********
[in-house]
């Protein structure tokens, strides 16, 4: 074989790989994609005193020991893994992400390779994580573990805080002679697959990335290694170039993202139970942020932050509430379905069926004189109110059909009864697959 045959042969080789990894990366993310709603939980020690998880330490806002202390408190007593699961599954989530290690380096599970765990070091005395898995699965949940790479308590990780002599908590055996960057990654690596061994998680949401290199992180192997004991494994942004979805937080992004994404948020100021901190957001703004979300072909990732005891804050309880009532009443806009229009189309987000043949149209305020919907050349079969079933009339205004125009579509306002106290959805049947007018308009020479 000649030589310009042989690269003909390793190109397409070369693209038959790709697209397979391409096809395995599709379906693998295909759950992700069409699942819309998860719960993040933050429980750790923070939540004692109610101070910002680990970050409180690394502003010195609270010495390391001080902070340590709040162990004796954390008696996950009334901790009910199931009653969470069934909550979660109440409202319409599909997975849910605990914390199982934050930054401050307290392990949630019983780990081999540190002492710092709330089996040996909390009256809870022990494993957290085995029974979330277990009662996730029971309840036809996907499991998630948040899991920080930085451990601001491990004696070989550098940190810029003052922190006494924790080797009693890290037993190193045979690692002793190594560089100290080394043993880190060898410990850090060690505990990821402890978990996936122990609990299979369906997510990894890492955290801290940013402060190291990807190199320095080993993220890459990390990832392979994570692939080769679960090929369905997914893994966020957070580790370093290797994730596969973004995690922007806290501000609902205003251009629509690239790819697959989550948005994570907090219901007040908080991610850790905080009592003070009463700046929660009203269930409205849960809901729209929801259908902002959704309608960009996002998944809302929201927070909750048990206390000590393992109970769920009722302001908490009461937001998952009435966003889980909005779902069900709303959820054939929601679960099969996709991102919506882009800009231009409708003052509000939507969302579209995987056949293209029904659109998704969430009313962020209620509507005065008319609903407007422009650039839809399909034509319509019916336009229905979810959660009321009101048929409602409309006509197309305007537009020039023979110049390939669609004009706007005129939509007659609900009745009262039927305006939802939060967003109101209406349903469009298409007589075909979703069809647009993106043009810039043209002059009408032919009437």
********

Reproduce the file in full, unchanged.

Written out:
[in-house]
């Protein structure tokens, strides 16, 4: 074989790989994609005193020991893994992400390779994580573990805080002679697959990335290694170039993202139970942020932050509430379905069926004189109110059909009864697959 045959042969080789990894990366993310709603939980020690998880330490806002202390408190007593699961599954989530290690380096599970765990070091005395898995699965949940790479308590990780002599908590055996960057990654690596061994998680949401290199992180192997004991494994942004979805937080992004994404948020100021901190957001703004979300072909990732005891804050309880009532009443806009229009189309987000043949149209305020919907050349079969079933009339205004125009579509306002106290959805049947007018308009020479 000649030589310009042989690269003909390793190109397409070369693209038959790709697209397979391409096809395995599709379906693998295909759950992700069409699942819309998860719960993040933050429980750790923070939540004692109610101070910002680990970050409180690394502003010195609270010495390391001080902070340590709040162990004796954390008696996950009334901790009910199931009653969470069934909550979660109440409202319409599909997975849910605990914390199982934050930054401050307290392990949630019983780990081999540190002492710092709330089996040996909390009256809870022990494993957290085995029974979330277990009662996730029971309840036809996907499991998630948040899991920080930085451990601001491990004696070989550098940190810029003052922190006494924790080797009693890290037993190193045979690692002793190594560089100290080394043993880190060898410990850090060690505990990821402890978990996936122990609990299979369906997510990894890492955290801290940013402060190291990807190199320095080993993220890459990390990832392979994570692939080769679960090929369905997914893994966020957070580790370093290797994730596969973004995690922007806290501000609902205003251009629509690239790819697959989550948005994570907090219901007040908080991610850790905080009592003070009463700046929660009203269930409205849960809901729209929801259908902002959704309608960009996002998944809302929201927070909750048990206390000590393992109970769920009722302001908490009461937001998952009435966003889980909005779902069900709303959820054939929601679960099969996709991102919506882009800009231009409708003052509000939507969302579209995987056949293209029904659109998704969430009313962020209620509507005065008319609903407007422009650039839809399909034509319509019916336009229905979810959660009321009101048929409602409309006509197309305007537009020039023979110049390939669609004009706007005129939509007659609900009745009262039927305006939802939060967003109101209406349903469009298409007589075909979703069809647009993106043009810039043209002059009408032919009437």